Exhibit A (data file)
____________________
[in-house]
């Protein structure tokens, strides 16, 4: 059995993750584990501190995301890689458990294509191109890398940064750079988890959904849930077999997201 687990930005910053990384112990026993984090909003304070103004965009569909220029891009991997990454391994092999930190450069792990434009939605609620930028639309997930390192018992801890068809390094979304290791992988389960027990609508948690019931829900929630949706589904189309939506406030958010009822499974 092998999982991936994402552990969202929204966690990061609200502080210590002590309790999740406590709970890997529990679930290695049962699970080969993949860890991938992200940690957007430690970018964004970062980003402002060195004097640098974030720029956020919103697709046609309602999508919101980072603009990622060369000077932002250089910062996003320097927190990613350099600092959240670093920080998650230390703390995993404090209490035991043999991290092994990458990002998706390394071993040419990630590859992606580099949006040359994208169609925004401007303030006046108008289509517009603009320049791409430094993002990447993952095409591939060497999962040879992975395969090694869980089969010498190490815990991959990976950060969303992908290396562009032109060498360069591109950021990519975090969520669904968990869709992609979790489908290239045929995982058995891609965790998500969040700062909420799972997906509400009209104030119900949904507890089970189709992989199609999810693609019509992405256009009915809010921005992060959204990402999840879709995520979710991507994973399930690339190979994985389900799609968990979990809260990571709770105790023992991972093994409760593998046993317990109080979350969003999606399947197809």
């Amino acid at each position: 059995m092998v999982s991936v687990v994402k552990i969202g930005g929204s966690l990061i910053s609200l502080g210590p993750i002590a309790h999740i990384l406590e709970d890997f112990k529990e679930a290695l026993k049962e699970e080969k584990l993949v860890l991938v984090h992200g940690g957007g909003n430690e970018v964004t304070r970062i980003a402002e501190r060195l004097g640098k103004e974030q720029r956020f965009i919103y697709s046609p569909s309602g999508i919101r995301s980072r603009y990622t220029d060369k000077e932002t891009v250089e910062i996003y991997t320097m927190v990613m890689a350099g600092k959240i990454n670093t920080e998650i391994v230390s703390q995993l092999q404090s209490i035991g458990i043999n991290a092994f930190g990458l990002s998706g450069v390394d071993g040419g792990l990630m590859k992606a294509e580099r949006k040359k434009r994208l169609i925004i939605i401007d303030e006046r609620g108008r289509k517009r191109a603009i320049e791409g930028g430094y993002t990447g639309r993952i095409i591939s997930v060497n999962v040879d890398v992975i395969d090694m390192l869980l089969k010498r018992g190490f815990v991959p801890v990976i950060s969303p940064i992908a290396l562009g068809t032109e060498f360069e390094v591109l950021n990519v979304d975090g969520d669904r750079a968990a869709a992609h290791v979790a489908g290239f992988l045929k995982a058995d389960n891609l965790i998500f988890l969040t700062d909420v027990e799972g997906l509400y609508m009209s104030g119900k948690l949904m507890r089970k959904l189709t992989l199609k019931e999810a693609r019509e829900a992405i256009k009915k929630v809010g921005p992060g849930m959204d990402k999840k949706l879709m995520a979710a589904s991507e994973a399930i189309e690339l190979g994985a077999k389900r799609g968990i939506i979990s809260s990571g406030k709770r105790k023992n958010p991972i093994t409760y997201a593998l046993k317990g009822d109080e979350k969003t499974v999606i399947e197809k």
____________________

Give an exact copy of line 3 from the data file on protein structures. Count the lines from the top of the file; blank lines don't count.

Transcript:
């Amino acid at each position: 059995m092998v999982s991936v687990v994402k552990i969202g930005g929204s966690l990061i910053s609200l502080g210590p993750i002590a309790h999740i990384l406590e709970d890997f112990k529990e679930a290695l026993k049962e699970e080969k584990l993949v860890l991938v984090h992200g940690g957007g909003n430690e970018v964004t304070r970062i980003a402002e501190r060195l004097g640098k103004e974030q720029r956020f965009i919103y697709s046609p569909s309602g999508i919101r995301s980072r603009y990622t220029d060369k000077e932002t891009v250089e910062i996003y991997t320097m927190v990613m890689a350099g600092k959240i990454n670093t920080e998650i391994v230390s703390q995993l092999q404090s209490i035991g458990i043999n991290a092994f930190g990458l990002s998706g450069v390394d071993g040419g792990l990630m590859k992606a294509e580099r949006k040359k434009r994208l169609i925004i939605i401007d303030e006046r609620g108008r289509k517009r191109a603009i320049e791409g930028g430094y993002t990447g639309r993952i095409i591939s997930v060497n999962v040879d890398v992975i395969d090694m390192l869980l089969k010498r018992g190490f815990v991959p801890v990976i950060s969303p940064i992908a290396l562009g068809t032109e060498f360069e390094v591109l950021n990519v979304d975090g969520d669904r750079a968990a869709a992609h290791v979790a489908g290239f992988l045929k995982a058995d389960n891609l965790i998500f988890l969040t700062d909420v027990e799972g997906l509400y609508m009209s104030g119900k948690l949904m507890r089970k959904l189709t992989l199609k019931e999810a693609r019509e829900a992405i256009k009915k929630v809010g921005p992060g849930m959204d990402k999840k949706l879709m995520a979710a589904s991507e994973a399930i189309e690339l190979g994985a077999k389900r799609g968990i939506i979990s809260s990571g406030k709770r105790k023992n958010p991972i093994t409760y997201a593998l046993k317990g009822d109080e979350k969003t499974v999606i399947e197809k």